A judge approved a $2.2 billion transfer to U.S. commodities customers of fallen brokerage MF Global on Friday as a trustee acknowledged there were suspicious transfers leading up to its Oct. 31 collapse.
The judge overruled several objections to the transfer at a hearing on Friday in U.S. Bankruptcy Court in Manhattan, including from customers who traded on foreign exchanges.
Giddens is working to get money back for customers whose accounts were frozen when the brokerage's parent company declared bankruptcy on Oct. 31 under the stewardship of Jon Corzine, a former Goldman Sachs chief executive and former New Jersey governor and U.S. senator. Corzine resigned from MF Global on Nov. 4.
Most of the transfer should be completed in a few days, though portions of it could take as long as four weeks, the lawyers said.
Giddens and several federal regulators are investigating the cause of a massive shortfall in the company's customer accounts, which Giddens has estimated at $1.2 billion.
Kobak said for the first time at Friday's hearing that the investigation led his team to believe suspicious transfers had been made from customer.
Kobak told U.S. Bankruptcy Judge Martin Glenn that he could not go into details of the investigation. But when the judge asked whether the investigation suggested "suspicious or unexplained" transfers from customer accounts leading up to the collapse, Kobak, after a pause, answered in the affirmative.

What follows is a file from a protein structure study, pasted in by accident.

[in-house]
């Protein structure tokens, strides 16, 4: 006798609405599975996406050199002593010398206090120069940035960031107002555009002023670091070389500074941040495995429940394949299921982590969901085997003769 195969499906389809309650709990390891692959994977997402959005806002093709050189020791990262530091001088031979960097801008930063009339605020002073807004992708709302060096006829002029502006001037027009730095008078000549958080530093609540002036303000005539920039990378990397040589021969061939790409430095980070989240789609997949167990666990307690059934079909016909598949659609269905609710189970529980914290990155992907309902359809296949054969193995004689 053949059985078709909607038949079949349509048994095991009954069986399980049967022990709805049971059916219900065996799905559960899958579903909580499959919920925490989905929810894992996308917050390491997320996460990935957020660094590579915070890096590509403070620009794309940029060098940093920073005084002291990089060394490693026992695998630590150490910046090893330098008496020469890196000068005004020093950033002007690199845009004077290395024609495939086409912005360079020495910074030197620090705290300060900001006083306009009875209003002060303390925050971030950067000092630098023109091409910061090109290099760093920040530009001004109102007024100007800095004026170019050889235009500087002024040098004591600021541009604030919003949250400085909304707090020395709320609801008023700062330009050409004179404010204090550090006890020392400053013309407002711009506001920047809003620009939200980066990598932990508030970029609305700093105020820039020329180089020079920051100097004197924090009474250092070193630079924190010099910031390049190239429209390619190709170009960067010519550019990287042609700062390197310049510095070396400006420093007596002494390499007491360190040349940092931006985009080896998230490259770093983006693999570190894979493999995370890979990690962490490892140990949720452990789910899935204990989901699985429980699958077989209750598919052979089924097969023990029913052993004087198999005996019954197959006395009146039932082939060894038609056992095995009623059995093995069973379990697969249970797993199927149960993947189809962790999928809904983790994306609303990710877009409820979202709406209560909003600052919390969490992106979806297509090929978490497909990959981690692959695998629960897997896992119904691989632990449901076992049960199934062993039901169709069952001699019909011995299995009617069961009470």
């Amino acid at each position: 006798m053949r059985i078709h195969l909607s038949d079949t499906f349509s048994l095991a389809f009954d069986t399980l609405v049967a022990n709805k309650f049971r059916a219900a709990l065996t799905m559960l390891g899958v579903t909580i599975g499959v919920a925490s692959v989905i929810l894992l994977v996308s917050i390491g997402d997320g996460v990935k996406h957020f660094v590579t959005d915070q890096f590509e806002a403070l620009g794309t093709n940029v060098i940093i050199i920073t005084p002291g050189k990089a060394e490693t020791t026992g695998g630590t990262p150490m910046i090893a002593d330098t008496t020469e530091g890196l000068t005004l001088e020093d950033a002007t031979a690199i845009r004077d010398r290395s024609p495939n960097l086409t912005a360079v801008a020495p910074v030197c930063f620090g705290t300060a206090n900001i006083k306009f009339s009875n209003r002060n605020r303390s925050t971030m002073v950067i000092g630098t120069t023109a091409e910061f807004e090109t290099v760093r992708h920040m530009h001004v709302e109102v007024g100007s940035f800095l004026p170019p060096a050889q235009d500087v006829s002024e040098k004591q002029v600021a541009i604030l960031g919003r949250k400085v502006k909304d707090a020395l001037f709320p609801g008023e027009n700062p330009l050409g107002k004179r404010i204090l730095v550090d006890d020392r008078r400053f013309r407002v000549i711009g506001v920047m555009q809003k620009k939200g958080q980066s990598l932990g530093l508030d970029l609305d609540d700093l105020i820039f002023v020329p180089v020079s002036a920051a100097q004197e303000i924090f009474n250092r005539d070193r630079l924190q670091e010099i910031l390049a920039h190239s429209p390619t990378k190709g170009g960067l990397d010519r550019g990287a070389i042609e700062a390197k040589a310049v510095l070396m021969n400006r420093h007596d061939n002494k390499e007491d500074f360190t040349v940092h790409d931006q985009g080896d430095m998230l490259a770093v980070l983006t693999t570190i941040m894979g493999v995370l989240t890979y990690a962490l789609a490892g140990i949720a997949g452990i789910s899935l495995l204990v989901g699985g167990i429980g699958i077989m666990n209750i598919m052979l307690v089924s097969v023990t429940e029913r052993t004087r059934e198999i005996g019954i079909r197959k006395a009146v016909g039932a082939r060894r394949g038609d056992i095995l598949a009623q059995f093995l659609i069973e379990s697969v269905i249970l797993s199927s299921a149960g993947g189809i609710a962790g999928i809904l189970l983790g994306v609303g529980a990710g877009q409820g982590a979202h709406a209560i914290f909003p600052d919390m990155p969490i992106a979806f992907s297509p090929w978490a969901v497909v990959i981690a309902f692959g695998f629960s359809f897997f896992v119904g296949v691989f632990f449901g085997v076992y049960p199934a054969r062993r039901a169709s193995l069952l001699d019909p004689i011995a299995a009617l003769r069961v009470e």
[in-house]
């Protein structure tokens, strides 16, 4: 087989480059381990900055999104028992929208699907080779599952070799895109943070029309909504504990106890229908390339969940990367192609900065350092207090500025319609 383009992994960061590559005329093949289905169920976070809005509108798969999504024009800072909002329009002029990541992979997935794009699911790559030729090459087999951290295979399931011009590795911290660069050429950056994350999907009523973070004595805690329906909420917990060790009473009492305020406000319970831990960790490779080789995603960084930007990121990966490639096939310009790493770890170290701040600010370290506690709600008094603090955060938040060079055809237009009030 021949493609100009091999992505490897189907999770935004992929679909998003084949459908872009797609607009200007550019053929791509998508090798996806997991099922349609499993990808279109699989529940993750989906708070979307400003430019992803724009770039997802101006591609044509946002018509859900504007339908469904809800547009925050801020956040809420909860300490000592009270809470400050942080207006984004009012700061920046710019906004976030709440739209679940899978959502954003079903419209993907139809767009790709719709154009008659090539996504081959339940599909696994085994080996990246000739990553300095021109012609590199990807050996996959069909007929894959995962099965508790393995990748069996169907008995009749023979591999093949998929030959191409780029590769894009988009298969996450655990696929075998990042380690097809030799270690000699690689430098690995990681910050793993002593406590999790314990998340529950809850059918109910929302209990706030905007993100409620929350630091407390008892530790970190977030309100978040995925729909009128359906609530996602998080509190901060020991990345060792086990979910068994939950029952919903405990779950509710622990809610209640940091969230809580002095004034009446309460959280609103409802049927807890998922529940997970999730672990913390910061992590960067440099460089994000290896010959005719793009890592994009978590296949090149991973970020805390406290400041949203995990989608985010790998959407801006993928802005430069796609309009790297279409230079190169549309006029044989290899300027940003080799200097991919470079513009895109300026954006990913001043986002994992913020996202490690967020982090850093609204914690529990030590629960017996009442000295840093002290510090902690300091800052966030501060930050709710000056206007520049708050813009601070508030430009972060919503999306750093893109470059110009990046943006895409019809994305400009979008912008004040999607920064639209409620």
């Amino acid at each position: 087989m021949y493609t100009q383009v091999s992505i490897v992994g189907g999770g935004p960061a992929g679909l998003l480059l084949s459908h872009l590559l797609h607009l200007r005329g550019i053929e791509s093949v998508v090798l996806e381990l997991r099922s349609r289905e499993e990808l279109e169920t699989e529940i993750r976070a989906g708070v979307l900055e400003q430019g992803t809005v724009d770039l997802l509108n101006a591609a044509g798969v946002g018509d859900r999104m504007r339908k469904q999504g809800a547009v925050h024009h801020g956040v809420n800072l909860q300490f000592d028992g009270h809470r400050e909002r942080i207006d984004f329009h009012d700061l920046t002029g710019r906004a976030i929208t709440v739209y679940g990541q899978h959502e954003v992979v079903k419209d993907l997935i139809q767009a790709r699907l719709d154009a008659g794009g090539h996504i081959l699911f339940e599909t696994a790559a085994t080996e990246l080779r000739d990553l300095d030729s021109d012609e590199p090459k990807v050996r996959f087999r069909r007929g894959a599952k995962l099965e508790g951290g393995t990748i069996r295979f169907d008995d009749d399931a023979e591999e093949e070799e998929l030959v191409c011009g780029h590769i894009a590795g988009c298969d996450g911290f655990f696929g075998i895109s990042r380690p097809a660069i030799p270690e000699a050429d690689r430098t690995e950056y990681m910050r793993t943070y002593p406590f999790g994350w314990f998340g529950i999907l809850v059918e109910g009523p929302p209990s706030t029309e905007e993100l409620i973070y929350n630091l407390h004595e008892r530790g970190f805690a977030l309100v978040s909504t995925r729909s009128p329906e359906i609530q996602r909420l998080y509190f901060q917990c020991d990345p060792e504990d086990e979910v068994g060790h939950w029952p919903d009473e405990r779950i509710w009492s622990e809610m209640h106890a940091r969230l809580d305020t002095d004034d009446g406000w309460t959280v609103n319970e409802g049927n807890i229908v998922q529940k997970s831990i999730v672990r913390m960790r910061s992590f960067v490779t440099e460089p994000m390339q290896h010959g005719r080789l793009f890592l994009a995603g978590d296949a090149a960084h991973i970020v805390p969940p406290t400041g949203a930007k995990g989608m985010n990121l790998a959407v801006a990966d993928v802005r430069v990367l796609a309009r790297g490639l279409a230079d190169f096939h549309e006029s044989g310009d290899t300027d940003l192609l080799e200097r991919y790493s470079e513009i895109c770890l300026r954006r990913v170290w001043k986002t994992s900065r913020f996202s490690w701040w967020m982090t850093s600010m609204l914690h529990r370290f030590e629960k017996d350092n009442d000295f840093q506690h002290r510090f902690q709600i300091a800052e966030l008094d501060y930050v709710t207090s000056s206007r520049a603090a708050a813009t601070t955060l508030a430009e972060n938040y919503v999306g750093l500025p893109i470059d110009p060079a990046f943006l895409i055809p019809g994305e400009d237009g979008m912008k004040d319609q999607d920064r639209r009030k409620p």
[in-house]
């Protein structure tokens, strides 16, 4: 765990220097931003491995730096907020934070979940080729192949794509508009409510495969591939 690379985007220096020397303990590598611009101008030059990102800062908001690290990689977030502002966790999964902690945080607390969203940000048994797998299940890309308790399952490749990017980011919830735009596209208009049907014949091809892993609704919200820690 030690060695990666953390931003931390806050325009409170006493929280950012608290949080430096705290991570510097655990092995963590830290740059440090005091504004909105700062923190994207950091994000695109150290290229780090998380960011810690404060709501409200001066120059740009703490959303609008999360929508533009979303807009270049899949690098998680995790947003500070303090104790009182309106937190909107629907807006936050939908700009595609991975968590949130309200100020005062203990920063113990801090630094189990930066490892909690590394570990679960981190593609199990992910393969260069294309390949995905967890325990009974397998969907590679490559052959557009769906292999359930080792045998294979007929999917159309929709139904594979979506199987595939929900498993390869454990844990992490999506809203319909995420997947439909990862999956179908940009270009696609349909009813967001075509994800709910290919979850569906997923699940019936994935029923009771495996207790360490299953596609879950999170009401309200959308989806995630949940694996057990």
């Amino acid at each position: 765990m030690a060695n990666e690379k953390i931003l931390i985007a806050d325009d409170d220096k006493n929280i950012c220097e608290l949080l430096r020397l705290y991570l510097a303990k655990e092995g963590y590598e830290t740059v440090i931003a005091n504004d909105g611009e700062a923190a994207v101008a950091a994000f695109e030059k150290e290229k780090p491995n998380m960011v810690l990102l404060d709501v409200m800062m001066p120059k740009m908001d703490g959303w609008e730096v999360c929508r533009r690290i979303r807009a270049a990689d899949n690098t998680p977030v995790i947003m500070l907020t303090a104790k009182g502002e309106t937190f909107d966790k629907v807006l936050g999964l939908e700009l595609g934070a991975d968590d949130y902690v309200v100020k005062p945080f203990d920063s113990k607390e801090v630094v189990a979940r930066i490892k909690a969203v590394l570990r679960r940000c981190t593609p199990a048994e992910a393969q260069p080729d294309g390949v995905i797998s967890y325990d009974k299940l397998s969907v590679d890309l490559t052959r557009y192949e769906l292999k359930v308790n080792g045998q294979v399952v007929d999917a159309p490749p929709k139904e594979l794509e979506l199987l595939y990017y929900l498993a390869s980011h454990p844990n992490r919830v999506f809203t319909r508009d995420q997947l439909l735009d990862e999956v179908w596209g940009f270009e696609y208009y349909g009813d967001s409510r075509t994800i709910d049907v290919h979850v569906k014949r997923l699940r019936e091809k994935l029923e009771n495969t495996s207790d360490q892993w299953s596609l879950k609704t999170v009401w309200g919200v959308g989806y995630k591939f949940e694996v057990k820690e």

A spokesman for Giddens said after the hearing that Kobak felt compelled to answer the judge but that his team is unlikely to offer more detail on the matter.
"There's a great deal of reticence on our part" to comment on the nature of the investigation, spokesman Kent Jarrell said. Giddens is expected to testify on Tuesday before the U.S. Senate Agricultural Committee. It is unclear whether Giddens will offer more detail on the probe at that time.
Jarrell said the estimated $1.2 billion shortfall now may include funds from foreign exchange customers, not just those at U.S. depositories. He added, however, that the estimated amount of the shortfall had not changed.
Corzine told the U.S. House Agriculture Committee on Thursday that he did not know what happened to the missing money.
The latest transfer drew the ire of customers holding physical assets, such as gold bars, who argued they should receive 100 percent distribution because it would be difficult to split such assets into percentages. Glenn overruled the objections but said Giddens should work with those customers to determine a fair transfer.